Three books: on my Kindle I’m reading Louise Beech’s wonderful This Is How We Are Human, a powerful novel about the decisions the mother of an autistic twenty-year-old boy is forced to make; in paperback I’m reading Carlo Rovelli’s Helgoland, about how Heisenberg et al developed quantum mechanics in the early years of the twentieth century; and on audio I’m listening to Gillian Flynn’s Gone Girl, which I should have read years ago, stupidly avoided because I like to steer clear of hype, but am absolutely loving now.
Could you describe the book you are working on at the moment using only 5 words?
The book is the third in a new series, the first of which will be called Dead Dogs Don’t Bark, and all three are best summed up in the words Sergeant Zebedee is *!^$ing weird
Have you ever thought of setting a book somewhere exotic so you could visit that place or perhaps live there for a while? Where would that / will that be?
Hah! That’s a great idea. No. In fact, it’s been the opposite: I come up with locations that fit the scenes I want to describe, and then, if I don’t know them well, I have to scope them out, but they’re never exotic! Orford Ness is the setting for the climactic scene in The Lies I Tell, and it’s desolate and windswept and atmospheric, but it’s Suffolk, not San Francisco. I’ve used a fictionalised version of where I currently live for bits of the Sam Williams books and the new Zebedee series, as well as London and Manchester, which I know very well indeed, and also parts of Argentina, but places in Argentina I’m already familiar with. The only place that might really count as exotic in any of my books is the African setting for the second half of The Art of Staying Dead. Just two problems in terms of visiting: it’s (a) riven by civil war and (b) completely fictional.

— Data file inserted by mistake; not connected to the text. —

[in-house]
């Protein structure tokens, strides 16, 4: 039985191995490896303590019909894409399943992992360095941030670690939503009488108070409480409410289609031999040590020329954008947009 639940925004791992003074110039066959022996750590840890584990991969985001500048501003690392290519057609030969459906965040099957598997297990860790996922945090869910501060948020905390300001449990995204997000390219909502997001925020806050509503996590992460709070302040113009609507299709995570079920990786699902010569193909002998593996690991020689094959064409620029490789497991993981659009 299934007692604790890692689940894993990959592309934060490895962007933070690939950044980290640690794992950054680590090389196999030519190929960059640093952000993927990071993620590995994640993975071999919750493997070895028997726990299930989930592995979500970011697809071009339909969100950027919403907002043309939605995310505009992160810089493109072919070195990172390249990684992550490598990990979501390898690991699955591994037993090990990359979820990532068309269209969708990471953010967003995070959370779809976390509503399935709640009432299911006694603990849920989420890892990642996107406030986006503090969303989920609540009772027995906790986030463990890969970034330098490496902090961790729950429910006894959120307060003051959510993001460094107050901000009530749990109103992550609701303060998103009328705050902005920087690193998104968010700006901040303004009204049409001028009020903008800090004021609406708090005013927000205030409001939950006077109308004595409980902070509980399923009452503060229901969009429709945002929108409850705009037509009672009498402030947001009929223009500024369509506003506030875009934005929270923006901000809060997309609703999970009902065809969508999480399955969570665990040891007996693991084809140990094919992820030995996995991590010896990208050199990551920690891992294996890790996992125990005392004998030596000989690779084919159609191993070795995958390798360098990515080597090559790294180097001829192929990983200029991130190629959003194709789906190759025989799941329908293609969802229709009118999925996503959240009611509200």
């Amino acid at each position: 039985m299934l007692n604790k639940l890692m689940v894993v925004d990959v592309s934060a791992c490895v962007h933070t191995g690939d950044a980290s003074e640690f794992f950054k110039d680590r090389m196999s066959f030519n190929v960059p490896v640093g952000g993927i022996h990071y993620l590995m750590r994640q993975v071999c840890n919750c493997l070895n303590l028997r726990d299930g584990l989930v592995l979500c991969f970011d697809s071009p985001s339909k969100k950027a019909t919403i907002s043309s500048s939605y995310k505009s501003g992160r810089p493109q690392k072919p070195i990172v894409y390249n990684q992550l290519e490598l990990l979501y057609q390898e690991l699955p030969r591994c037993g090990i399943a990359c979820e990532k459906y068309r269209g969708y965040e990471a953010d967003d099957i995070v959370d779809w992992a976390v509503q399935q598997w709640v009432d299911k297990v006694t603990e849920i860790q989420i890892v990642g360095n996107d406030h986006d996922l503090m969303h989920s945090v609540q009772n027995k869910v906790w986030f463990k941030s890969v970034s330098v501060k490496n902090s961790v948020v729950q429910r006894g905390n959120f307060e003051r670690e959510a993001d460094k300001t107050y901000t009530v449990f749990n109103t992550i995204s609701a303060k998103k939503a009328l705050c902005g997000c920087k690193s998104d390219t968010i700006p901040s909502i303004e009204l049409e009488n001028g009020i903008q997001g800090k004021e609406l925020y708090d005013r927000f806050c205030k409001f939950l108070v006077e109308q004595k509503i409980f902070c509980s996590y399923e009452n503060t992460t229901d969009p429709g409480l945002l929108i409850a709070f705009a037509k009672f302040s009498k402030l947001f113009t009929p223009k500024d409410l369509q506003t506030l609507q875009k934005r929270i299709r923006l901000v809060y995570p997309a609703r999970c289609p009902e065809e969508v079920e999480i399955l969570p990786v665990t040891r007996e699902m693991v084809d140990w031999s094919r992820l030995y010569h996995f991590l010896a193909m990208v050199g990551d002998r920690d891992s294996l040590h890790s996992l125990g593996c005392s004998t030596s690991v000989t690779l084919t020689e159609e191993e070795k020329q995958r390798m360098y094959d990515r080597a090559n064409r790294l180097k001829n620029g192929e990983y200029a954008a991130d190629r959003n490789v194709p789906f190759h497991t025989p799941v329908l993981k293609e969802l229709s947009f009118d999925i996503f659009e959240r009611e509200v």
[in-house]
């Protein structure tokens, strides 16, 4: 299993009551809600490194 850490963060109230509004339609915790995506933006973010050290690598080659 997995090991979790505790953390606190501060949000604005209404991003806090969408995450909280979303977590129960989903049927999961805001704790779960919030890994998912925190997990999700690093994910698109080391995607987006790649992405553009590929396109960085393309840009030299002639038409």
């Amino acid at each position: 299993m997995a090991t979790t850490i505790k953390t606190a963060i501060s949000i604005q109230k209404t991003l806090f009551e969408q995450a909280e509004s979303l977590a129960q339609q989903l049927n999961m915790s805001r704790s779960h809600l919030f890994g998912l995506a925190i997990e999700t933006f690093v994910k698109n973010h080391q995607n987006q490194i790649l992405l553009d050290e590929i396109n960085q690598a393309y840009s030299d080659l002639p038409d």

But you’ve got me thinking, now, and I’m this close to plotting out a sequel to The Lies I Tell in which Lisa is “forced” to spend a fortnight in Costa Rica, poor thing…
A Londoner in exile, Joel Hames lives in rural Lancashire with his wife and two daughters.